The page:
November 9, 2014 - 12:45 pm
An information gap could keep the Affordable Care Act from helping those who really need the law’s help.
An October survey from health care think tank Kaiser Family Foundation found that 89 percent of the nation’s uninsured have no idea that open enrollment through the law’s insurance exchanges starts Saturday.
Two-thirds of the uninsured said they knew “only a little” or “nothing at all” about the state and federal exchanges through which people can buy subsidized coverage. And more than half — 53 percent — said they didn’t know that federal tax credits could help them pay for a plan.
Those survey results are a problem because they mean the consumers who are supposed to benefit most from the Affordable Care Act may be less likely to take advantage of the assistance the law provides.
The knowledge deficit is also a bit surprising considering the amount of attention the law received in late 2013 and early 2014 with the rollout of exchanges. The Affordable Care Act has been a hot topic during 2014’s election campaign season as well.
So the question becomes: How do public officials reach a bloc that doesn’t yet seem to have gotten the message?
The job may not be as tough in Nevada as it is in other states, officials here say.
That’s because the Silver State was one of just 14 states that developed its own insurance marketplace, and the advertising budgets that came with that launch have meant higher awareness here, said Bruce Gilbert, executive director of the Silver State Health Insurance Exchange. In states that threw in with the federal healthcare.gov exchange, enrollment periods may not have received as much media attention, he said.
A spring survey put name recognition of the exchange’s Nevada Health Link website at 61 percent, spokesman Tyler Klimas said.
Plus, it’s important to note that many state exchanges, including Nevada’s, have intentionally held off on advertising and marketing because they “don’t want the message to get trampled in the midst of all of the election media,” Gilbert said.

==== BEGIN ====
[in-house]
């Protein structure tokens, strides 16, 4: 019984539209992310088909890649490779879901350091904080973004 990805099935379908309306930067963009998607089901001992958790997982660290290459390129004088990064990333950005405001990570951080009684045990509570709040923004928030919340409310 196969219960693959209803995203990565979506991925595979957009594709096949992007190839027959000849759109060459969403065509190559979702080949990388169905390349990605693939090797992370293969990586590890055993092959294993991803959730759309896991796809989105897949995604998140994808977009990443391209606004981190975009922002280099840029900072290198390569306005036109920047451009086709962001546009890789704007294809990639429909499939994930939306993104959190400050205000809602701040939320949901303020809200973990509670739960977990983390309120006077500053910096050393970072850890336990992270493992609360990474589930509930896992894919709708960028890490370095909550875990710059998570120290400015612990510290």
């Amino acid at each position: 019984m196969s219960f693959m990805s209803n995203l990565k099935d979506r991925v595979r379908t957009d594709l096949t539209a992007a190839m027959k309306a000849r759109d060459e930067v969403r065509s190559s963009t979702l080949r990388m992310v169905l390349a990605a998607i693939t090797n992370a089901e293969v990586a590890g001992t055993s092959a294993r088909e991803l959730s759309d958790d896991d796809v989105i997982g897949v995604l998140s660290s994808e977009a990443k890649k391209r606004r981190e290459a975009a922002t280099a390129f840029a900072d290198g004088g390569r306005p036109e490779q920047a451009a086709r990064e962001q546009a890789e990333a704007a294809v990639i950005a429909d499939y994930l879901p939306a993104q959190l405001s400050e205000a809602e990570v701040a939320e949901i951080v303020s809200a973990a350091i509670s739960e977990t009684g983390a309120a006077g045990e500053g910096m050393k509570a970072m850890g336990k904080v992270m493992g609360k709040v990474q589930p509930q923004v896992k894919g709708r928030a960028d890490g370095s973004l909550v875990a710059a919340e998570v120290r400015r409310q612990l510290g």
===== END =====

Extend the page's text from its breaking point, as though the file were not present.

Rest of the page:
Still, observers agree it’ll take a special effort to get enrollment news out to Nevada’s uninsured, even if they know a bit more about the process here.
That’s partly because big chunks of the uncovered population don’t consume media through traditional channels such as newspapers and TV news, said Andres Ramirez, president of The Ramirez Group, Nevada’s largest employer of enrollment navigators.
There’s also some confusion because a lot of uninsured Nevadans are eligible for Medicaid, and there’s no specific enrollment period for the public insurance program for low-income consumers. That creates “an ongoing messaging issue that we need to clarify,” Ramirez said.
The state exchange will spend $2.9 million on marketing during a stretch that started Monday and ends Feb. 15. But money alone won’t educate consumers. In their bid to reach uninsured, single, healthy “young invincibles” and young families, exchange officials will target digital media on top of traditional outlets, Klimas said. One example: The exchange will produce videos for YouTube.
Any strategy should also include community outreach and work with groups that provide services to the uninsured population, Ramirez said. To that end, his agency will hold a “Get Healthy. Get Covered” fair Saturday at the Rio Conference Center to advise consumers on how and when to sign up. A similar event in March at Cashman Center drew 13,000 people.
Nevada Health Link officials will be at community events, too, looking to connect with people who need but don’t have coverage.
“We recognize that we have to spend a lot of time and effort building a foundation that will provide success,” Gilbert said. “Between our focus groups, looking at various digital channels and working to understand segments of the population we deal with, we’ve laid the foundation to drive education.”
■ We’ve seen a lot of tax-credit calculators out there for people who want to know how much federal help they can get covering their premiums. What we haven’t seen much of, though, are programs that tabulate how much it will cost to opt out of insurance.
A consumer website is changing that with a calculator designed to tell you the federal tax you’ll owe if you go uncovered.
Insurancequotes.com’s three-step calculator takes information including income and how many people live in your household, and spits out your exact penalty.
The calculator also shows how dramatically those fines will jump from 2014 to 2015.
A single person with no children who makes $30,000 a year can expect to pay out $198.50, a fine that will essentially double in 2015 to $394. A family of four with an income of $50,000 a year is on the hook for $297 in 2014, and nearly $1,000 in 2015.
As a general rule, the cost of going uninsured in 2015 will cost at least $325 a year or 2 percent of income, whichever is higher. That’s up from $95 or 1 percent in 2014.